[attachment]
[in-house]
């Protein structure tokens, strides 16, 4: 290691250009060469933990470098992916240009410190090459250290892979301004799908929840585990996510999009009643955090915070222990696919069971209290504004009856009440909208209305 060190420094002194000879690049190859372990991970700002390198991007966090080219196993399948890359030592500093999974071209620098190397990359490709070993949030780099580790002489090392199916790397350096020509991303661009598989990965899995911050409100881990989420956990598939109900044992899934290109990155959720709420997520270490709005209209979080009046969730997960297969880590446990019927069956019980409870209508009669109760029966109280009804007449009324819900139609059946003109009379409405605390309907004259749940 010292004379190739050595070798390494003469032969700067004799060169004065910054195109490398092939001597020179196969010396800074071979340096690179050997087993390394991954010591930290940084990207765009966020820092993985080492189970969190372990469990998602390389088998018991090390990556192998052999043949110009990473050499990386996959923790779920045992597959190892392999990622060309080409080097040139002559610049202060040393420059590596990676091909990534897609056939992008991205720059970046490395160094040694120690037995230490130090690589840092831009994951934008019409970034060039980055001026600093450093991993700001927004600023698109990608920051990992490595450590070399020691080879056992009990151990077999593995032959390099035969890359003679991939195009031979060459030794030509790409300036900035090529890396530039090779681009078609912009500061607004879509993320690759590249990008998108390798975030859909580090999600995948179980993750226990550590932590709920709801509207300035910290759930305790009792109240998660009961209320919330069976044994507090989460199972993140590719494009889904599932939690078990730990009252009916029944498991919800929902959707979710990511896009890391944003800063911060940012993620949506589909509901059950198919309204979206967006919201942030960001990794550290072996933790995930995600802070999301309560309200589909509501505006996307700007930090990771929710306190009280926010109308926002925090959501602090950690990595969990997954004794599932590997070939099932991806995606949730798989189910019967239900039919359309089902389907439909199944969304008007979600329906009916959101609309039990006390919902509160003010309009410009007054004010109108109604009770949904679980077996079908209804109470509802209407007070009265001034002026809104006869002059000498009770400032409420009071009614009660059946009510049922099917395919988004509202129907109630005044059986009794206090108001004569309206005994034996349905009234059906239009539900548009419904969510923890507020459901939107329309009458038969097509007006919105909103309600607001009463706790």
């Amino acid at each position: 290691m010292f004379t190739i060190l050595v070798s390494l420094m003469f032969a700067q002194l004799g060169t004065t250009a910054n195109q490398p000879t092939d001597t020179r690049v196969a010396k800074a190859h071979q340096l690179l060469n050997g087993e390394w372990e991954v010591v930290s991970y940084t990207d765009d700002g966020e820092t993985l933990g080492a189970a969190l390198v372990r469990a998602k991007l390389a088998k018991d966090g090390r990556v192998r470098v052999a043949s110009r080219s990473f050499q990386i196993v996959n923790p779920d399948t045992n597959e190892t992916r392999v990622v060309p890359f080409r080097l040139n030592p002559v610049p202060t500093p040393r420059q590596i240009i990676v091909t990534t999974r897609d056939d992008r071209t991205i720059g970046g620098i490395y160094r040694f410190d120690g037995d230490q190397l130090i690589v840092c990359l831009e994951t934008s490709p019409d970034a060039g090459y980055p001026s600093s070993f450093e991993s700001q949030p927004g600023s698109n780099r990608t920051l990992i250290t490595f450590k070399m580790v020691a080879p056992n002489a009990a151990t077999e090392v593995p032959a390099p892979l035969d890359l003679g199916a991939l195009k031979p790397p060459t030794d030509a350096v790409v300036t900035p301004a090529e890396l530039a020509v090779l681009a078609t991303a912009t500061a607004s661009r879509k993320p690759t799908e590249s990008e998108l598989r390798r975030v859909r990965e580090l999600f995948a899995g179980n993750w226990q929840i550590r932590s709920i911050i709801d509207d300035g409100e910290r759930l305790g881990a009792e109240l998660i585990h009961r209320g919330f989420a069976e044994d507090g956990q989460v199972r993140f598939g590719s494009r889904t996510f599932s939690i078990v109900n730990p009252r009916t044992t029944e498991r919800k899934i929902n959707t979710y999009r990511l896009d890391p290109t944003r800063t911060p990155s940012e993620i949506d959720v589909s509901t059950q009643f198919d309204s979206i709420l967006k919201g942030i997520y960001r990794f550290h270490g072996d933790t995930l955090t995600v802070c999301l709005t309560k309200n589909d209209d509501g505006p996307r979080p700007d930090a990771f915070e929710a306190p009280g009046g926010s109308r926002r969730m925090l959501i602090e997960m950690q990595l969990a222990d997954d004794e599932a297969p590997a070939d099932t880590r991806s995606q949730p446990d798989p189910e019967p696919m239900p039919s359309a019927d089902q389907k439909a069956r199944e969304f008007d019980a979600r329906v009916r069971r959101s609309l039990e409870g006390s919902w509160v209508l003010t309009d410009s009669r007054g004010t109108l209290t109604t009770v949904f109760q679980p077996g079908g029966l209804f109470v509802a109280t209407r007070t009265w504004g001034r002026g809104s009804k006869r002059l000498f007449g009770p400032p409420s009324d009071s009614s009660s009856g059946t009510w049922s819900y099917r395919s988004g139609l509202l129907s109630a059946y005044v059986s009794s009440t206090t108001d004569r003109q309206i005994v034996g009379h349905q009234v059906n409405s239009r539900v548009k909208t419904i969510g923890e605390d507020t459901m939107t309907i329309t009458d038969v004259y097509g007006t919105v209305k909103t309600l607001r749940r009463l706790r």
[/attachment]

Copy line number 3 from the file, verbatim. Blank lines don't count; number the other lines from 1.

């Amino acid at each position: 290691m010292f004379t190739i060190l050595v070798s390494l420094m003469f032969a700067q002194l004799g060169t004065t250009a910054n195109q490398p000879t092939d001597t020179r690049v196969a010396k800074a190859h071979q340096l690179l060469n050997g087993e390394w372990e991954v010591v930290s991970y940084t990207d765009d700002g966020e820092t993985l933990g080492a189970a969190l390198v372990r469990a998602k991007l390389a088998k018991d966090g090390r990556v192998r470098v052999a043949s110009r080219s990473f050499q990386i196993v996959n923790p779920d399948t045992n597959e190892t992916r392999v990622v060309p890359f080409r080097l040139n030592p002559v610049p202060t500093p040393r420059q590596i240009i990676v091909t990534t999974r897609d056939d992008r071209t991205i720059g970046g620098i490395y160094r040694f410190d120690g037995d230490q190397l130090i690589v840092c990359l831009e994951t934008s490709p019409d970034a060039g090459y980055p001026s600093s070993f450093e991993s700001q949030p927004g600023s698109n780099r990608t920051l990992i250290t490595f450590k070399m580790v020691a080879p056992n002489a009990a151990t077999e090392v593995p032959a390099p892979l035969d890359l003679g199916a991939l195009k031979p790397p060459t030794d030509a350096v790409v300036t900035p301004a090529e890396l530039a020509v090779l681009a078609t991303a912009t500061a607004s661009r879509k993320p690759t799908e590249s990008e998108l598989r390798r975030v859909r990965e580090l999600f995948a899995g179980n993750w226990q929840i550590r932590s709920i911050i709801d509207d300035g409100e910290r759930l305790g881990a009792e109240l998660i585990h009961r209320g919330f989420a069976e044994d507090g956990q989460v199972r993140f598939g590719s494009r889904t996510f599932s939690i078990v109900n730990p009252r009916t044992t029944e498991r919800k899934i929902n959707t979710y999009r990511l896009d890391p290109t944003r800063t911060p990155s940012e993620i949506d959720v589909s509901t059950q009643f198919d309204s979206i709420l967006k919201g942030i997520y960001r990794f550290h270490g072996d933790t995930l955090t995600v802070c999301l709005t309560k309200n589909d209209d509501g505006p996307r979080p700007d930090a990771f915070e929710a306190p009280g009046g926010s109308r926002r969730m925090l959501i602090e997960m950690q990595l969990a222990d997954d004794e599932a297969p590997a070939d099932t880590r991806s995606q949730p446990d798989p189910e019967p696919m239900p039919s359309a019927d089902q389907k439909a069956r199944e969304f008007d019980a979600r329906v009916r069971r959101s609309l039990e409870g006390s919902w509160v209508l003010t309009d410009s009669r007054g004010t109108l209290t109604t009770v949904f109760q679980p077996g079908g029966l209804f109470v509802a109280t209407r007070t009265w504004g001034r002026g809104s009804k006869r002059l000498f007449g009770p400032p409420s009324d009071s009614s009660s009856g059946t009510w049922s819900y099917r395919s988004g139609l509202l129907s109630a059946y005044v059986s009794s009440t206090t108001d004569r003109q309206i005994v034996g009379h349905q009234v059906n409405s239009r539900v548009k909208t419904i969510g923890e605390d507020t459901m939107t309907i329309t009458d038969v004259y097509g007006t919105v209305k909103t309600l607001r749940r009463l706790r």